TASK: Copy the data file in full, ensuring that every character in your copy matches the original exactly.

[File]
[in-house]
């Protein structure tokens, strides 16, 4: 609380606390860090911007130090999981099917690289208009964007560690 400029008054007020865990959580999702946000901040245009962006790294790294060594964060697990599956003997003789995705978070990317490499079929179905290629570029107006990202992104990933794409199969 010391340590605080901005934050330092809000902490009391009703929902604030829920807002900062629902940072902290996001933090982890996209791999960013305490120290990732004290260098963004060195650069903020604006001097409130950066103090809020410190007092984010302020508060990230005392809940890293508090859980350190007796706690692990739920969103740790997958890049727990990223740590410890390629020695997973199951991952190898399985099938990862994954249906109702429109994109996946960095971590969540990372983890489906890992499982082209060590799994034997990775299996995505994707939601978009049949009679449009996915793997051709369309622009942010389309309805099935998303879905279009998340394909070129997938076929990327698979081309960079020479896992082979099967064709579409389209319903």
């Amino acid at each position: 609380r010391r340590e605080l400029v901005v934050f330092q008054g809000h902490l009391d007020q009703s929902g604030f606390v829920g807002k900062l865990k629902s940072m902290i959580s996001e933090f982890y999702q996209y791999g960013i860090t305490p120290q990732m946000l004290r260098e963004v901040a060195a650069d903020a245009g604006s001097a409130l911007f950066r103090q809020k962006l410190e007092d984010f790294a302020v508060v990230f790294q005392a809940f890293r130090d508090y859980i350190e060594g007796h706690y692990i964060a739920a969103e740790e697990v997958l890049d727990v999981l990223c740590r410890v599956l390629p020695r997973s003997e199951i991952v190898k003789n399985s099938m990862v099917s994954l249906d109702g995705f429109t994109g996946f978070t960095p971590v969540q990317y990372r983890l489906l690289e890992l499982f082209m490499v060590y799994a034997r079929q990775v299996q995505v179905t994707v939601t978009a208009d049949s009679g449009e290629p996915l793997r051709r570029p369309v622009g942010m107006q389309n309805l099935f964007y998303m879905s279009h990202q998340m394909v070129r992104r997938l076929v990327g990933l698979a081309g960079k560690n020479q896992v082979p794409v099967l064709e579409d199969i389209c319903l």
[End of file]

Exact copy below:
[in-house]
């Protein structure tokens, strides 16, 4: 609380606390860090911007130090999981099917690289208009964007560690 400029008054007020865990959580999702946000901040245009962006790294790294060594964060697990599956003997003789995705978070990317490499079929179905290629570029107006990202992104990933794409199969 010391340590605080901005934050330092809000902490009391009703929902604030829920807002900062629902940072902290996001933090982890996209791999960013305490120290990732004290260098963004060195650069903020604006001097409130950066103090809020410190007092984010302020508060990230005392809940890293508090859980350190007796706690692990739920969103740790997958890049727990990223740590410890390629020695997973199951991952190898399985099938990862994954249906109702429109994109996946960095971590969540990372983890489906890992499982082209060590799994034997990775299996995505994707939601978009049949009679449009996915793997051709369309622009942010389309309805099935998303879905279009998340394909070129997938076929990327698979081309960079020479896992082979099967064709579409389209319903």
């Amino acid at each position: 609380r010391r340590e605080l400029v901005v934050f330092q008054g809000h902490l009391d007020q009703s929902g604030f606390v829920g807002k900062l865990k629902s940072m902290i959580s996001e933090f982890y999702q996209y791999g960013i860090t305490p120290q990732m946000l004290r260098e963004v901040a060195a650069d903020a245009g604006s001097a409130l911007f950066r103090q809020k962006l410190e007092d984010f790294a302020v508060v990230f790294q005392a809940f890293r130090d508090y859980i350190e060594g007796h706690y692990i964060a739920a969103e740790e697990v997958l890049d727990v999981l990223c740590r410890v599956l390629p020695r997973s003997e199951i991952v190898k003789n399985s099938m990862v099917s994954l249906d109702g995705f429109t994109g996946f978070t960095p971590v969540q990317y990372r983890l489906l690289e890992l499982f082209m490499v060590y799994a034997r079929q990775v299996q995505v179905t994707v939601t978009a208009d049949s009679g449009e290629p996915l793997r051709r570029p369309v622009g942010m107006q389309n309805l099935f964007y998303m879905s279009h990202q998340m394909v070129r992104r997938l076929v990327g990933l698979a081309g960079k560690n020479q896992v082979p794409v099967l064709e579409d199969i389209c319903l």